Dateline: Silverstone, UK, July 10, 2011
The grid for the British Grand Prix is neatly book-ended. There is an Australian on pole position in the shape of Mark Webber in the #2 Red Bull Renault. At the very back, in 24th place, is the #22 HRT Cosworth, occupied by Australian Daniel Ricciardo.
The gritty Webber is about to start his 166th Grand Prix; for the ever-smiling Ricciardo, it is his F1 debut. It is also the first time in almost a quarter of a century that a Grand Prix starting line-up has contained two Australian drivers.
Fast forward two-and-a-half years. On the grid for the first race of F1’s brave new era in Melbourne on March 16, Ricciardo will sit in the Red Bull Renault vacated by his countryman at the end of 2013.
The West Australian may never develop a gift for Webberisms, those pithy statements Mark became rightly famous for, but he does have a nice line in understatement.
“This is definitely a step in the right direction,” he opined when the news of his elevation from Scuderia Toro Rosso to Red Bull’s senior team was announced.
Right direction? That’s like saying the top of Everest is a decent step up in the world, as Ricciardo prepares to represent the team that has won both Drivers’ and Constructors’ titles for the past four years.
Dan’s elevation to a Red Bull seat came about partly because of his consistent pace in the Toro Rosso in 2013, when he was a regular participant in Q3, and partly as a stroke of luck.
Webber announced he was leaving F1 at the end of the season just before the 2013 British Grand Prix. A change of plans then opened up Pirelli’s planned young driver test soon after that race to established F1 drivers and Ricciardo got the chance to impress the Red Bull hierarchy as they began their search for a replacement.
Dan grabbed it with both hands, setting the embarrassment of an early ‘off’ behind him as he powered to second place in the three-day test behind… Red Bull’s #1 Sebastian Vettel.
In the end the fresh-faced Ricciardo got the nod over early favourite Kimi Raikkonen, who will race for Ferrari instead this year.
“He’s got all the attributes that are required to drive for our team,” said Red Bull’s Christian Horner of Ricciardo. “He’s got great natural ability, he’s a good personality and a great guy to work with.”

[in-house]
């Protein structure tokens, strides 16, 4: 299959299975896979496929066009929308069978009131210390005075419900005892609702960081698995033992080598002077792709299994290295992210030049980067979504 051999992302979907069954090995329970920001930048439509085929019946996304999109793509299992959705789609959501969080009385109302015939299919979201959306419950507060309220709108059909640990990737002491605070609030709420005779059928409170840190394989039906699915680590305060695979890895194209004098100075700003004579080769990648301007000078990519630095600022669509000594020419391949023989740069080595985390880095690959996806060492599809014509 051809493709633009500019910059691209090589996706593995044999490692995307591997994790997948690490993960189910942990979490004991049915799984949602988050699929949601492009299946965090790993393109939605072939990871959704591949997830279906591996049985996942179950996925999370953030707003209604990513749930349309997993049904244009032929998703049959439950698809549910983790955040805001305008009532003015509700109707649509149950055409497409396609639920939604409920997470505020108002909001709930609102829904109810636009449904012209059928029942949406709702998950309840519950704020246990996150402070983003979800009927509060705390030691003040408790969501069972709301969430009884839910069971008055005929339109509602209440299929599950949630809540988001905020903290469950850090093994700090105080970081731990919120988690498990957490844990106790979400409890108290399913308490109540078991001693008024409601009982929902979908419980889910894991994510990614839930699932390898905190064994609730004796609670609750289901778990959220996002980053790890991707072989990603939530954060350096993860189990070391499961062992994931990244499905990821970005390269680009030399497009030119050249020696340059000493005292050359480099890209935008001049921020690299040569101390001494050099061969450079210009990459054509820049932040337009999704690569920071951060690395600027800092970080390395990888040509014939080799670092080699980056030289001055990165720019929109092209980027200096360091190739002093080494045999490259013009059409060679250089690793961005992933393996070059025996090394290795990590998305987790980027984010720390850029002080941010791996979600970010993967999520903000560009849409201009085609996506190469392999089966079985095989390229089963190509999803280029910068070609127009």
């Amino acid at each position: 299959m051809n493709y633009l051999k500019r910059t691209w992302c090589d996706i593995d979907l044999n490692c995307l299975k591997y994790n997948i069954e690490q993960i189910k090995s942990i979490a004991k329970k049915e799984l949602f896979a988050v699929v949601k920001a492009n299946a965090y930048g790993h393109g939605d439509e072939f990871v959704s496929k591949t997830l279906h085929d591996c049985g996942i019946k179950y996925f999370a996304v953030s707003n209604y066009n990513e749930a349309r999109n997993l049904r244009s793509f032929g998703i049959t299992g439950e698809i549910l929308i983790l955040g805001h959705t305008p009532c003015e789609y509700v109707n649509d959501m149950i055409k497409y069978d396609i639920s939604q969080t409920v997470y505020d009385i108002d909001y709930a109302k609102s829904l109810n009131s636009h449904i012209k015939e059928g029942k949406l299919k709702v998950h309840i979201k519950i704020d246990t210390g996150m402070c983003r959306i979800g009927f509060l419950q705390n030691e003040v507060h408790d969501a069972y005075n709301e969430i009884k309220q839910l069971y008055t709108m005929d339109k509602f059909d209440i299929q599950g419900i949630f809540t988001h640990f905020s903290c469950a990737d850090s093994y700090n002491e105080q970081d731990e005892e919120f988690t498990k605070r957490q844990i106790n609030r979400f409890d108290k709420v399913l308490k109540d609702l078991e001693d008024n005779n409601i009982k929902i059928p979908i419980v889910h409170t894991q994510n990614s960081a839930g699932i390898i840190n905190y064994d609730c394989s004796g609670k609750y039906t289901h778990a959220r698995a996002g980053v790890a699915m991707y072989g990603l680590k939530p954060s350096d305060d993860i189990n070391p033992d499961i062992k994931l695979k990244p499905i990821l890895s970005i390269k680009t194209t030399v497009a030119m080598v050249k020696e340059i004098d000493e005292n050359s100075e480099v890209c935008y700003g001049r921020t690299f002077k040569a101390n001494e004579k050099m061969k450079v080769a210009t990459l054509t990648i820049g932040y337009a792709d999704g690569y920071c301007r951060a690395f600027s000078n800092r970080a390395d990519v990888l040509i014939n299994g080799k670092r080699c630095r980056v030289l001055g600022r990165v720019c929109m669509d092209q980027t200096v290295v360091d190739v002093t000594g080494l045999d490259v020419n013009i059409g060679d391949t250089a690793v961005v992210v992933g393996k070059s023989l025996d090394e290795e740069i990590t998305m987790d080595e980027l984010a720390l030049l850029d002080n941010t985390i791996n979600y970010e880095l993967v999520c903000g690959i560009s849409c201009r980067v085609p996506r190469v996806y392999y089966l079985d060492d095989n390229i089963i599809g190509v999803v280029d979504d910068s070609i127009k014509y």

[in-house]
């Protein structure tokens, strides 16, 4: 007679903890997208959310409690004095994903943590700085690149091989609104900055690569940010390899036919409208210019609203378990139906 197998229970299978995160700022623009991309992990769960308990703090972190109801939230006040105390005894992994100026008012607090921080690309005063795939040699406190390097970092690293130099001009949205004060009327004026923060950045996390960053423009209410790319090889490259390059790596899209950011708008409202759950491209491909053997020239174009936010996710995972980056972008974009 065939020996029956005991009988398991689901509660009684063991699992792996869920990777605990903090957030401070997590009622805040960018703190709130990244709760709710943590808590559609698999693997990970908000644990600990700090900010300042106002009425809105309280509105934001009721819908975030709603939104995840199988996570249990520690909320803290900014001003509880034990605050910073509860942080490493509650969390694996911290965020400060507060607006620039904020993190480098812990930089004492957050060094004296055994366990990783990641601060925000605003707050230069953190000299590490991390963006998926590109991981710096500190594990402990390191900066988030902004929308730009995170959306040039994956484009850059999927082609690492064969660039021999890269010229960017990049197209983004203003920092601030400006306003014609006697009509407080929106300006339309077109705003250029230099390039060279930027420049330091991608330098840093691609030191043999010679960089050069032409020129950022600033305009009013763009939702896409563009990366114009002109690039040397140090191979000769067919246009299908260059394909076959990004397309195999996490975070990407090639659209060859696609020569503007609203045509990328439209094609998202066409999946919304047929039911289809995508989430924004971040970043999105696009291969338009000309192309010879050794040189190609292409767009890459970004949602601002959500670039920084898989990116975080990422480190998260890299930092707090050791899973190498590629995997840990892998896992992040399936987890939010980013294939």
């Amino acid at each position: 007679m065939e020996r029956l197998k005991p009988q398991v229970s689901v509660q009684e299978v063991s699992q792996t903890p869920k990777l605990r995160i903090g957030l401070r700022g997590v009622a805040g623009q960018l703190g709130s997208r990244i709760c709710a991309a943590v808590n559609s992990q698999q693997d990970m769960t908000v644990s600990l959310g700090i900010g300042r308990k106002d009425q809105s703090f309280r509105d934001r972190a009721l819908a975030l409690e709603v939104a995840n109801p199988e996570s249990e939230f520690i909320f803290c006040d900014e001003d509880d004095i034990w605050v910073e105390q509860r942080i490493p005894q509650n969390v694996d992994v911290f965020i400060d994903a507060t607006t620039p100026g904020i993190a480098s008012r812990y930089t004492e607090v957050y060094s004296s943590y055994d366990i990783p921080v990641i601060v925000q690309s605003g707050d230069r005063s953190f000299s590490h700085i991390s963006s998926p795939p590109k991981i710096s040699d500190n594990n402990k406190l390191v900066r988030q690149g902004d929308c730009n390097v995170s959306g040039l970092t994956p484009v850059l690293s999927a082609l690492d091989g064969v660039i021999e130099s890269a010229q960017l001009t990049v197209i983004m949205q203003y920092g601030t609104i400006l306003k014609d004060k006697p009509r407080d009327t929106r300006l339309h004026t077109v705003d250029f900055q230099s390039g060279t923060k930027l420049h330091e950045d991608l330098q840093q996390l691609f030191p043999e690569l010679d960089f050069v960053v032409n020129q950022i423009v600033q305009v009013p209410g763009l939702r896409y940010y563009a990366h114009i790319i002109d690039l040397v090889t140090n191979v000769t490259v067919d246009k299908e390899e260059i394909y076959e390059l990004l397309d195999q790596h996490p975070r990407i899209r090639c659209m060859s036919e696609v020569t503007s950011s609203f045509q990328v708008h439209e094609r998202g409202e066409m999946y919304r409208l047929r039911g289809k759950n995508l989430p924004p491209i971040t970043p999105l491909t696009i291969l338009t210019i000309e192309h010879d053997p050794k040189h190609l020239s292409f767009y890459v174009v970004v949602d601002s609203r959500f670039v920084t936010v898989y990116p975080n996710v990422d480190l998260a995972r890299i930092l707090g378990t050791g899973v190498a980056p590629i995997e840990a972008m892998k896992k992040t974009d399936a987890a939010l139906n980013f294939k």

Whether it was his 2013 speed that got him the nod or his long-term relationship with Red Bull, and the need for Red Bull owner Dietrich Mateschitz to vindicate their whole program, remains a moot point.
But two questions arise: how will Ricciardo stand up to comparison with Vettel, and where will he stand within the team?
“It will be a great challenge to race alongside Sebastian,” said Dan diplomatically, and he’s not wrong: the Australian has yet to stand on a Grand Prix podium while Seb has been there no fewer than 62 times, a remarkable 39 of those being visits to the top step.
As for the team, how will they view things if Ricciardo wins – as he has said he plans to do –in 2014? Will that be a feather in his cap, a vindication of the Red Bull driver program – or will it be perceived as a threat to their favourite son?
Ricciardo already enjoys a better relationship with Vettel’s mentor and Mateschitz’s right-hand man Helmut Marko as ‘Dr Marko’, a sign of respect that was never forthcoming from his Aussie predecessor in the team.
And it was Marko who took the hint when his scouts tipped him off about a new young Aussie looking to make a name for himself in Formula Renault in Italy in 2007.
For Ricciardo, that move had been a calculated risk. After starting in Formula BMW Asia with the Eurasia team in 2006, finishing third overall, Ricciardo went to Italy, not because of his family’s connections there but because they knew Red Bull were interested in the category Dan was joining.
It worked: he has been a Red Bull man since 2008, when he won the Formula Renault 2.0 West European Cup. The next season he did what Webber hadn’t been able to do, winning the prestigious British F3 title with Carlin; he was runner-up in Formula Renault 3.5 in 2010; and in 2011 Red Bull placed him at HRT mid-year to gain experience ahead of greater things.
“It forced me to learn quickly,” said Dan of that 11-race stint with the ill-fated Spanish team. By 2012 he was a Toro Rosso driver and he showed how well he had learned when he scored his first world Championship points on debut for the team in the Australian Grand Prix at season’s start.
“I don’t really know how that happened!” he confessed after a last-lap lunge carried him past team-mate Jean-Eric Vergne and into ninth place. “The last few laps were crazy and I was pushing like hell.”
He’ll have to do the same to match his new team-mate in 2014. If, as expected, Adrian Newey’s 2014 car is the cream of the new-look F1 crop, Ricciardo’s trademark smile could be bigger than ever.
Then again, if Vettel continues in his current vein, by season’s end it could be wearing thin…
|Get Behind Australia's Latest Formula 1® Star, Daniel Ricciardo|
|1989||Born 1 July 1989 in Perth, Australia|
|1998||Started karting at 9 years old|
|2006||Won a Formula BMW Asia Pacific Scholarship|
|2008||Selected for the Red Bull Junior Team|
|2010||Became Test and Reserve Driver for Scuderia Toro Rosso|
|2011||Drives in Formula 1® for the first time with the HRT Team for the last 11 races|
|2012||Secures first Championship Points at the 2012 Formula 1® Australian Grand Prix for Scuderia Toro Rosso|
|2013||Secures his highest finish at the 2013 Formula 1® Chinese Grand Prix. Named as Mark Webber's successor at Championship winning team Infiniti Red Bull Racing|
|2014||Will race for the first time for championship winning team Infiniti Red Bull Racing, at the 2014 Formula 1® Australian Grand Prix|